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Photograph of women washing dogs, no date.  Photographer unknown. Source: Security Pacific National Bank Collection, Los Angeles Library.

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Unidentified woman hanging puppies on clothesline, no date. Photographer unknown.  Source: Security Pacific National Bank Collection, Los Angeles Library.

Why were these photos made? I wonder whether they were taken around the time that Richard Goodwin published his booklet; perhaps they were intended to be placed as light features in local newspapers. I can imagine all kinds of scenarios, But without the lab coats and the hat, these would never have been associated with Richard Goodwin and their purpose remains unknown.

Richard Goodwin’s business seems to have ticked along — until his death at the end of April in 1931.  The Los Angeles Times published a short article on May 2, “Funeral Rites Today for Richard Goodwin.” He was locally famous enough to attract this final bit of attention. The article stated that his kennel had been in business since 1913, which is earlier than my research has been able to confirm but is congruent with the time that his advertising-sign dogs began to ply the city’s streets.  Sometime after that, the kennel seems to have closed.  In the 3 March 1935 issue of the  Los Angeles Times, a classified advertisement under “Business Opportunities” tolled the end of the Richard Goodwin story: “RICHARD GOODWIN Pet Medicines and Formulas is (sic) to be sold at once to close estate. $300 cash.” Poor Louise Goodwin. I hope that she and the remaining dogs were able to live in some comfort after the death of the enterprising dog specialist.

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Richard Goodwin, Los Angeles “Dog Specialist” of the 1920s, Part I

Meet Richard Goodwin, Dog Specialist.  This is a face that looks like its owner has been around and seen a few things….stylish fedora and bow tie aside.

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I purchased this small book (it’s only 5 inches by 4 inches in size) a while ago, and over the holidays I began to look into the story of Richard Goodwin, whose photograph suggests that he was what might be termed a “character.”   What I’ve discovered so far says says something about the improvisational nature of much of the nascent pet industry, but it’s also an entertaining — if incomplete — story of an opportunistic guy who clearly worked on the far edges of show business and had enough talent for self-promotion.

Richard Goodwin left a thin, but intriguing, trail of newspaper articles and advertisements from his apparent arrival in Los Angeles in 1915 until his death in 1931.  He first appears in the 16 April 1916 issue of the Los Angeles Times, in an article titled “How to Treat Animals:”

Richard Goodwin, whose four trained dogs have been features on the streets of Los Angeles for months past, as they carry advertising costumes, pipes in their mouths, etc. spoke before the Loreto-street school Friday on “Proper Care and Treatment of Animals.”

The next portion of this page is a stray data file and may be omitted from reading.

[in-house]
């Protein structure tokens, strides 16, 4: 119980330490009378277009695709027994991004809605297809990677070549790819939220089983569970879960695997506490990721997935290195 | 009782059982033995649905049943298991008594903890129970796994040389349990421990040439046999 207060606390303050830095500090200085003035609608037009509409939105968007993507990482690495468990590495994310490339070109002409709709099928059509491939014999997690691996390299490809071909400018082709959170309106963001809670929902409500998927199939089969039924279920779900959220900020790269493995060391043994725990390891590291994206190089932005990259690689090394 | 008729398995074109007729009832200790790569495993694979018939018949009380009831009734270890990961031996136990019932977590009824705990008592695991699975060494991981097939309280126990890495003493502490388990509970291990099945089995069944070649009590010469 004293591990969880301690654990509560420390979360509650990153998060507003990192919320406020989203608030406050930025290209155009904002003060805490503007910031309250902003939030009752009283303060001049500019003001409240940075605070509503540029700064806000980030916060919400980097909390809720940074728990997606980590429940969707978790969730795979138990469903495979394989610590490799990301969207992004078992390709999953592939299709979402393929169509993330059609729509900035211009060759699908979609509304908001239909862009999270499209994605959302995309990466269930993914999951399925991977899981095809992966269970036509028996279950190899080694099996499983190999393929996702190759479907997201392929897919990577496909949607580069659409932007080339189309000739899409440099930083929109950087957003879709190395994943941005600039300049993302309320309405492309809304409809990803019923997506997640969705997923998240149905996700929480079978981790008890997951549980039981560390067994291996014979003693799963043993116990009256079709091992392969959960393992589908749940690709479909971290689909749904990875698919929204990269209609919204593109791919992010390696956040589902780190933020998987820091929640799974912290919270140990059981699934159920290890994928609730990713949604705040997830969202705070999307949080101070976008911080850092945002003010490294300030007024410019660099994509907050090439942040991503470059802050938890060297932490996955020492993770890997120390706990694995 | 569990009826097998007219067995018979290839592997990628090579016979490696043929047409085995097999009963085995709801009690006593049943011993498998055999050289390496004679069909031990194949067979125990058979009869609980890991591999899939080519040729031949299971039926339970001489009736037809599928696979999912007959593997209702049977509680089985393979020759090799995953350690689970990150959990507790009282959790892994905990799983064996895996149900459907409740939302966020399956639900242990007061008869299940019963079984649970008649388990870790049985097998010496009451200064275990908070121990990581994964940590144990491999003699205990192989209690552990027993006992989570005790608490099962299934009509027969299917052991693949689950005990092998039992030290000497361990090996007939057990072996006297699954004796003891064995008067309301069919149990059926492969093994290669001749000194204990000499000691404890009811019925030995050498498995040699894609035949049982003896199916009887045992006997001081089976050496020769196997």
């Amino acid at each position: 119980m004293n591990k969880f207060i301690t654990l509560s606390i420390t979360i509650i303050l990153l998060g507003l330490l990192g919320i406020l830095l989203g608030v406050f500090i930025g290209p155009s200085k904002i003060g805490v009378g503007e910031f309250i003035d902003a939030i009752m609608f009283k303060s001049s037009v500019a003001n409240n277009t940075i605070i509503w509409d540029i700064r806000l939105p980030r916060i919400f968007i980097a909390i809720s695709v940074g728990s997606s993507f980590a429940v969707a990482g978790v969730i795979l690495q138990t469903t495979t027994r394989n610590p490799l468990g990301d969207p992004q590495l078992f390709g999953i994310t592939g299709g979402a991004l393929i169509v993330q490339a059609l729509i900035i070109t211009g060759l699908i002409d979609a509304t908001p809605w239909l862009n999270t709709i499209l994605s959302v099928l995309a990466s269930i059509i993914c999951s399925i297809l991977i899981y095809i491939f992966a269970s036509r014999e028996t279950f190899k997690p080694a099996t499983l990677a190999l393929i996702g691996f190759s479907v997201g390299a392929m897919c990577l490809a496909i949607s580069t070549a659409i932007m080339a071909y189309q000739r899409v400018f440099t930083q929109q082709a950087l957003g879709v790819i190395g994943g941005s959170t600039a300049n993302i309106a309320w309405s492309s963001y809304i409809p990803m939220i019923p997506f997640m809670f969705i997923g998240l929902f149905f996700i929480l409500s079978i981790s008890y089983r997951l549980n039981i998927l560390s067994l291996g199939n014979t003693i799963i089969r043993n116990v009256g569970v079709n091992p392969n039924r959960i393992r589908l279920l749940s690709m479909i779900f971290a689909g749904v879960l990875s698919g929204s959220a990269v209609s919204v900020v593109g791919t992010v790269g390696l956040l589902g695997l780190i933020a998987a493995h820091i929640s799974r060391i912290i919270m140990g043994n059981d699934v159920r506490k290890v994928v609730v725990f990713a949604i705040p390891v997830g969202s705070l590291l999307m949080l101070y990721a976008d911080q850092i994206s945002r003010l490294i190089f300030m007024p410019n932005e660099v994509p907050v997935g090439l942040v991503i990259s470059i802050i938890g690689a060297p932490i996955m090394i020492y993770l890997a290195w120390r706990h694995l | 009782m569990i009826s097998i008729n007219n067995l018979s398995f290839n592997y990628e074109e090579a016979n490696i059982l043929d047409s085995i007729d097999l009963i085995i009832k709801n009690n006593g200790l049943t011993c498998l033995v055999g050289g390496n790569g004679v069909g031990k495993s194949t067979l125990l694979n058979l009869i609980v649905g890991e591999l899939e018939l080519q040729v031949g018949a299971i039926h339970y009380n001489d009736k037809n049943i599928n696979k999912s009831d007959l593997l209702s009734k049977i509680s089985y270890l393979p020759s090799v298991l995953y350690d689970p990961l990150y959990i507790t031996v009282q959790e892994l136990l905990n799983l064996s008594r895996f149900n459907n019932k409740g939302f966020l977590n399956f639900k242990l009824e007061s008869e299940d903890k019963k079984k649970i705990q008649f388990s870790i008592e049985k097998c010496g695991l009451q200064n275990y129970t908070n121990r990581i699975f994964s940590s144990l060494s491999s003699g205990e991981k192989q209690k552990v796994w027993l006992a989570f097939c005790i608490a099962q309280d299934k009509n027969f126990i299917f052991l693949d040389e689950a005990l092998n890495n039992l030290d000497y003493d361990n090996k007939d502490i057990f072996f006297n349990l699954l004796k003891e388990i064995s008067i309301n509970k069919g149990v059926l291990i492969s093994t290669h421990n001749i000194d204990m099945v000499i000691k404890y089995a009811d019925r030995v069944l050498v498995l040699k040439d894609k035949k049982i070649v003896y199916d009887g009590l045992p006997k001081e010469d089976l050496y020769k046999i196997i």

The talk, which included dog tricks (not the usual kindness-to-animals public lecture, this)  was by invitation of the Parent-Teacher association, which also “requested” that Goodwin speak at other schools and “in the orphanages.” The images below, from the 1928 booklet, suggest what both passersby and the audience for this talk saw.

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One of the dogs, “His Master’s Choice,” was featured in a 13 January 1918 Los Angeles Times article under the headline “Dog Helps to Sell the War Savings Stamps.”  The dog, whose name was actually Spike, wore a signboard.  Goodwin made at least some of his living from the “world’s champion advertising dog,” but was donating his services to the war stamps sales effort.

“The Nation’s Pride” and “His Master’s Choice” were either Boston terriers or a related cross. In 1917, Goodwin began to run periodic ads for stud services from purebred Boston terriers with the address 1668 W. Washington Street, a relatively new residential neighborhood in the 1910s (now a poor, predominantly Latino neighborhood in central Los Angeles).  From this kennel, Goodwin apparently also did dog doctoring, and he got his hand slapped for this. In 1919, the Society of Veterinarians of Southern California filed a complaint against Goodwin for “practicing veterinary medicine without a license,” and he was fined $60 after pleading guilty (“Veterinary Practice,” Los Angeles Herald 9 April 1919, p. 17).

This temporary setback did not prevent Richard Goodwin from developing and publicizing his business. In December 1919, he donated a “$1000 Puppy,” which looks like another  Boston terrier in the blurry online newspaper photograph, to the Police Relief Association auction. An advertisement in the Automobile Club of Southern California’s driving guide Spanish California and the Gold Rush offers a sense of the scope “Richard Goodwin’s Sanitary Kennels” and the ambitions of their owner: “Dogs Trained, Boarded and Treated.” “Three Expert Veterinarians in Attendance.” “High School for Dogs.”  The idea of a “sanitary kennel” was important to well-informed  dog owners at this time:  there was still no remedy for distemper, for example, and advice books of the era are universal in recommending cleanliness as especially important to successful rearing of puppies.